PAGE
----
From ”The Nowhere Girl” ………..to buy click here
Willow turns the corner into Sauchiehall Street and sees the red flash of Lucy’s hair waiting for her by the big glass doors into the Art Centre. They’ve just enough time to dash in and buy the tickets, but it’s going to be a push. She doesn’t notice the morning rush hour crowds parting around her as if she is floating on her own magic carpet over the pavement. They look at the girl with the fizz of light emanating from her like the halo of a Russian Icon and move out of her way. The early morning crowd parts around her with a sigh like the red sea, they are too tired, too preoccupied to wonder who she is or what it is, that’s pushing them off their usual morning trajectory. Lucy feels her presence before she sees her in a sudden sense of warmth in the chill morning air, and glances up from texting with a grin, Willow’s always late but who cares it’s worth it when she eventually gets here. Everything always seems less grey, more vibrant and alive when they are together, the girl’s link arms and swing in through the automatic doors into the hush of air conditioned monochrome. The sanctuary of a building dedicated to Artists like themselves folds its arms around them. They bypass the fretful tourists and the clamouring children on a school field trip and make straight for the reception desk where a seriously geeky looking bloke appears to be talking to his computer. He looks up as they reach the sleek sweep of the varnished steel counter and his face shows a flurry of expressions none of which they are the slightest bit interested in. Willow leans her elbows on the counter and stares at him.
This first time that he saw her he thought that she looked like she had walked straight out of a painting. The sunlight was spiralling down through the domed glass ceiling throwing coloured streaks into her palest of blonde hair, creating a patina of shimmering auburn and gold highlights that no hairdresser could have produced. The angle of her cheekbone caught the edge of the light which threw shadow on her pale skin. Yes, she looked like a Rembrandt, that specific quality of light catching the translucent tone of her skin, or the heroine from a silent movie, all big eyes and expressive mouth, he couldn’t take his eyes from her mouth, the luscious curve of it. It made him seriously think what it would be like to kiss her. For a moment he wondered if she was really there, or if he had just dreamt her up in one of his daydreams.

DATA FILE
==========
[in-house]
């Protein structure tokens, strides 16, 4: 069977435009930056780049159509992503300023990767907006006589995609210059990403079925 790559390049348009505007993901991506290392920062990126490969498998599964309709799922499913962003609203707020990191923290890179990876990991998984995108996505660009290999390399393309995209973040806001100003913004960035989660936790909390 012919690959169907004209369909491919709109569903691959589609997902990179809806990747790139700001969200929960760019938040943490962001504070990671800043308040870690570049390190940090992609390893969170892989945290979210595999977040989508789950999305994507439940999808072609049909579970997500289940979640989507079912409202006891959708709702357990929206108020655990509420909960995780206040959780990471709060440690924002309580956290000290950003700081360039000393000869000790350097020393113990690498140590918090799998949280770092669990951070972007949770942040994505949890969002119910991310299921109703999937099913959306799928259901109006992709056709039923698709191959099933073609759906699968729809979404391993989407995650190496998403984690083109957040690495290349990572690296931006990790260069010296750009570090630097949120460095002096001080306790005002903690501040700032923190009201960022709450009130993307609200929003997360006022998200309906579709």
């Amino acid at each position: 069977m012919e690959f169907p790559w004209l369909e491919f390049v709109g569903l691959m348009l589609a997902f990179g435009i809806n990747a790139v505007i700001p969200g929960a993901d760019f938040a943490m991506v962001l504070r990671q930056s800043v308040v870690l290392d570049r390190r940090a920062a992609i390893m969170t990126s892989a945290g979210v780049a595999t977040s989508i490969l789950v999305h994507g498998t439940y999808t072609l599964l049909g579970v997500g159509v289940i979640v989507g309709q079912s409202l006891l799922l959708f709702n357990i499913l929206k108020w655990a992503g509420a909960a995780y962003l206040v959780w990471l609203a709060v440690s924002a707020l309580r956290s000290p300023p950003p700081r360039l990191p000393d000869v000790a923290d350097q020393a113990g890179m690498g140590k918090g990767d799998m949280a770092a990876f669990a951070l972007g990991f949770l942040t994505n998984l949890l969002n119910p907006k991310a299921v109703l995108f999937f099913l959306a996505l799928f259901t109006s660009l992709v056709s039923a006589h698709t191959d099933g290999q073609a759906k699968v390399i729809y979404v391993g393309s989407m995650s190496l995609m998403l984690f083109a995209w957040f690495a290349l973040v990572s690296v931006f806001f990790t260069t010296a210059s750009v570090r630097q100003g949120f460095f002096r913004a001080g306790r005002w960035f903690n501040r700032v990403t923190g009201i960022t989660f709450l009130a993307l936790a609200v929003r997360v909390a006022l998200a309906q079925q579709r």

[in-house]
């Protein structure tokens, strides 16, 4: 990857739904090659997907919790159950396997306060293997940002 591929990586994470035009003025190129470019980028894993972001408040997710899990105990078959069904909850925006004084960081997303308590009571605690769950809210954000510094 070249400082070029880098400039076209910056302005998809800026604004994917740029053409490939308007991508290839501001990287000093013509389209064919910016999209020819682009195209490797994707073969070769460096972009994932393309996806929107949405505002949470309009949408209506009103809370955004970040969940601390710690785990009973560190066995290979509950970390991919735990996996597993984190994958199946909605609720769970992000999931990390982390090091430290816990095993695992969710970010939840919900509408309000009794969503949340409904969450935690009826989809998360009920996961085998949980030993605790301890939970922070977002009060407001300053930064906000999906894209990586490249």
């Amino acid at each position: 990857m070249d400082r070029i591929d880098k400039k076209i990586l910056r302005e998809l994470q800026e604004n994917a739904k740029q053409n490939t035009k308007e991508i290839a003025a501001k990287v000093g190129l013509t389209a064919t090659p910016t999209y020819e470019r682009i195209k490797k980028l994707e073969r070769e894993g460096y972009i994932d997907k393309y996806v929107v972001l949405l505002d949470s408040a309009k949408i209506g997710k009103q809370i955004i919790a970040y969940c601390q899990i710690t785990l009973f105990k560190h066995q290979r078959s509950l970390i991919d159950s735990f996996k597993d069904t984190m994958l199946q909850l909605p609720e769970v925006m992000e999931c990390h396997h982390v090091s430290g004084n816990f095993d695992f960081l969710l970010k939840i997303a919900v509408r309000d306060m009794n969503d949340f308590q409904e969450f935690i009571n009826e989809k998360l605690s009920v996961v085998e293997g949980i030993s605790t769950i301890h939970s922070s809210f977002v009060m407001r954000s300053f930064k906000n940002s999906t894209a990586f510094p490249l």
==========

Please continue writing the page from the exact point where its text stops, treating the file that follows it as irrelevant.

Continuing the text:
She looked like the Angel on top of the Christmas tree that he could remember seeing on one of his rare visits to church as a child. She looked other worldly, and she had walked through the automatic glass doors of the Arts Centre surrounded by what he could only describe as ‘Grace’ in the Old Testament sense of the word. His hands twitched beneath the reception desk for his camera, but he stilled them laying them firmly on the table in front of him, and placed what he hoped was an enigmatic grin on his face. He realised that she had spoken to him a minute ago or it could be a whole lifetime ago, he’s not sure: time is standing still, and he needs to do something to move it on again to restore some semblance of normality before his inner turmoil gets completely out of hand.
‘’Hi can I help you’’
She turns lazily to fix him with an out of focus look, licking her lips and deferring to the girl with the flaming red hair behind her. Then in a soft voice with the faintest tingle of an accent that he couldn’t quite place she almost whispers her reply so that he has to lean towards her to capture her words; as if he was trying to catch the dust that flew across a sunlit room, as if he was reaching out towards a destiny that had always been waiting for him.
‘We’ll have two tickets for the performance tomorrow evening please, student rates’’